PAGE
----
Kyrgyzstan Lifts Ban on Mining of Uranium and Thorium

Deputies of the Kyrgyz Parliament have approved a bill lifting the ban on mining uranium and thorium by 69 votes in favor to three against. Parliamentarians are confident that the legislative changes will bring significant economic dividends to the country. The law banning uranium and thorium mining was passed in 2019. At that time, authorities wanted to sell the license to develop a deposit, but faced a significant pushback from residents who feared the project could harm the environment and damage the water table. The result was a complete ban on the entire territory of the Republic. In the Issyk-Kul region of Kyrgyzstan alone, 150,000 cubic meters of radioactive waste were accumulated from uranium mining in the last century. According to the Ministry of Emergency Situations, the country has 92 burial sites, with 23 tailing dumps containing uranium elements. Kyrgyzstan's total volume of poisonous and hazardous substances stands at 2.9 million cubic meters. The notes behind the new bill indicate that alternative sources of income are needed due to severe economic impacts over recent years. However, these activities must strictly comply with environmental norms and standards in uranium and thorium mining. Speaking in parliament, Minister of Natural Resources, Environment, and Technical Supervision, Melis Turganbayev assured deputies that the bill's passage would not harm the environment or the health of Kyrgyz citizens. “For uranium mining to be profitable, a deposit needs 40-50 tons. Kyrgyzstan lacks such reserves. There are occurrences from 0.01 to 0.08% in 83 locations. Our goal is not the uranium, but the associated metals,” Turganbayev said. Authorities plan to mine titanomagnetite, which is accompanied by uranium and thorium. Both elements will be processed at the Kara-Balta Combine in Chui Oblast. Thorium will be stored, while uranium will be sold to other states. Iskhak Masaliyev, one of the three deputies who voted against the bill, reminded his colleagues of discussions in the early 2000s on ecology. However, only now has it been possible to begin to eliminate harmful waste. Doctor of Geological and Mineral Sciences, academician Rozalia Jenchuraeva told The Times of Central Asia that the 2019 law banning mining was “a big folly” as it suspended all waste activities and impacted jobs, leaving hazardous materials lying no more than 20 meters deep are slowly contaminating the soil and water. “If they pull it all out, it will be wonderful. It will clean up the land. This is work for the Kara-Balta Combine. I think the government has decided to develop Kyzyl-Ompol, which is the right thing to do,” Jenchuraeva said. Jenchuraeva believes that Kyrgyzstan has qualified personnel who have previously worked at uranium sites, know how to mine uranium and thorium, and can develop the deposits using their expertise and resources. Earlier, President Japarov met with residents near the Kyzyl-Ompol deposit. “The development of Kyzyl-Ompol will create over a thousand jobs. This mine will become the second Kumtor (gold deposit). The local budget will cease to be subsidized, and the people will get richer,” the president said. Kyzyl-Ompol is...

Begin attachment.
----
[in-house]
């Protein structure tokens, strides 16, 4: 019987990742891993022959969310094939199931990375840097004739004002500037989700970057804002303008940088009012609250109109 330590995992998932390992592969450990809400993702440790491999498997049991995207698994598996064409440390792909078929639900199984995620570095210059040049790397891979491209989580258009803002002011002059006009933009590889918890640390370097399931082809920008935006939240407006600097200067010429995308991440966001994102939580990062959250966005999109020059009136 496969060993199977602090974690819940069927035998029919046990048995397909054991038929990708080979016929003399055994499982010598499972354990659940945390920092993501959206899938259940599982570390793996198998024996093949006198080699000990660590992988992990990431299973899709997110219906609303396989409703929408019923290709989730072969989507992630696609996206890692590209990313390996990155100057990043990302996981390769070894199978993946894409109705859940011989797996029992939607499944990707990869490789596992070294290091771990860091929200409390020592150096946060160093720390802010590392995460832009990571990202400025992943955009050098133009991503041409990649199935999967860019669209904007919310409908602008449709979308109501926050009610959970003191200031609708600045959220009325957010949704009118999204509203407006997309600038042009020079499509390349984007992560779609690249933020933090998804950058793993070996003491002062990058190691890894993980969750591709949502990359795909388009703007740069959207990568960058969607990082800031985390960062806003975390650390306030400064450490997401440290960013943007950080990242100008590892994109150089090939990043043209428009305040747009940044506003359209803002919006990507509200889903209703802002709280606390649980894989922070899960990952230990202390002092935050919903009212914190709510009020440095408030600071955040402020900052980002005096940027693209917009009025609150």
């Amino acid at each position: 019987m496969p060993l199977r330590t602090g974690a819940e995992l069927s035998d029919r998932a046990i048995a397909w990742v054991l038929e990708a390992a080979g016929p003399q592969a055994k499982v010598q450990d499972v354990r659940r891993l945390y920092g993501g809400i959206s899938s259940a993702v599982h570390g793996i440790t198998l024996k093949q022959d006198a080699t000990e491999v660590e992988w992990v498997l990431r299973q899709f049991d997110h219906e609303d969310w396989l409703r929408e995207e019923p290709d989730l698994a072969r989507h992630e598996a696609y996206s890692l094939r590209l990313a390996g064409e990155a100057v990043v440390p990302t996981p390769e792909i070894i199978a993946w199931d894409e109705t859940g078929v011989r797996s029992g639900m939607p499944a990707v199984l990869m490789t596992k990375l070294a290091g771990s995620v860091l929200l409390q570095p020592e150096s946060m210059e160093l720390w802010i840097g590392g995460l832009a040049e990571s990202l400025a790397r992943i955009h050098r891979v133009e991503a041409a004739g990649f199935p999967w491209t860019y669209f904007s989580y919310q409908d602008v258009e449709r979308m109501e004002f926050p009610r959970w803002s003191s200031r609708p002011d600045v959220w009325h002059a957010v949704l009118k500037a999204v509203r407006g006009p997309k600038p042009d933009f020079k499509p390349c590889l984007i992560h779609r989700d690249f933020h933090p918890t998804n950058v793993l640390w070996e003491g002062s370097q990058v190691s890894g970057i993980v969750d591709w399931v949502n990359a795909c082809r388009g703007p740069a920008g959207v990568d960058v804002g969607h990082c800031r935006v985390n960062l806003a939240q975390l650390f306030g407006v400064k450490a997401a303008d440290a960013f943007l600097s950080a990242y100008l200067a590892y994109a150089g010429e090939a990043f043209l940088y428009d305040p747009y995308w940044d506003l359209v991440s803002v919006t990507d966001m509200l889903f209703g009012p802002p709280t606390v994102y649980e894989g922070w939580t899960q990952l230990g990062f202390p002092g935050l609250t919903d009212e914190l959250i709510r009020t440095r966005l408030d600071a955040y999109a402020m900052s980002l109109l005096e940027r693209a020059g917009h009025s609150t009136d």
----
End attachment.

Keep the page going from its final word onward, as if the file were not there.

Renewable Energy “Key” for Uzbekistan: Interview with IFC Regional Manager